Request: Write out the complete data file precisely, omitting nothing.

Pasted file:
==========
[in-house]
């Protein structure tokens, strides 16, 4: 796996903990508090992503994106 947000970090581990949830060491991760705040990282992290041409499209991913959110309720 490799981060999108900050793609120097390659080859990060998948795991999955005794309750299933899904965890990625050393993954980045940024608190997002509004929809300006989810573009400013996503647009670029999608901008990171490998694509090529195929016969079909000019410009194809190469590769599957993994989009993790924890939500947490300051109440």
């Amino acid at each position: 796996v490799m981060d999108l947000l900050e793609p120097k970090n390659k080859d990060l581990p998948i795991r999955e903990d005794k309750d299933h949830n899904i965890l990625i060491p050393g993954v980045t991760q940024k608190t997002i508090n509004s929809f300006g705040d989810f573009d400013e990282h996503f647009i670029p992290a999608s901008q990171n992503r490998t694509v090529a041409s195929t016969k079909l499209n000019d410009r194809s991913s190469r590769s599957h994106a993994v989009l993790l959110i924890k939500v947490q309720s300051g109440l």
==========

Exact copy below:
[in-house]
């Protein structure tokens, strides 16, 4: 796996903990508090992503994106 947000970090581990949830060491991760705040990282992290041409499209991913959110309720 490799981060999108900050793609120097390659080859990060998948795991999955005794309750299933899904965890990625050393993954980045940024608190997002509004929809300006989810573009400013996503647009670029999608901008990171490998694509090529195929016969079909000019410009194809190469590769599957993994989009993790924890939500947490300051109440």
């Amino acid at each position: 796996v490799m981060d999108l947000l900050e793609p120097k970090n390659k080859d990060l581990p998948i795991r999955e903990d005794k309750d299933h949830n899904i965890l990625i060491p050393g993954v980045t991760q940024k608190t997002i508090n509004s929809f300006g705040d989810f573009d400013e990282h996503f647009i670029p992290a999608s901008q990171n992503r490998t694509v090529a041409s195929t016969k079909l499209n000019d410009r194809s991913s190469r590769s599957h994106a993994v989009l993790l959110i924890k939500v947490q309720s300051g109440l």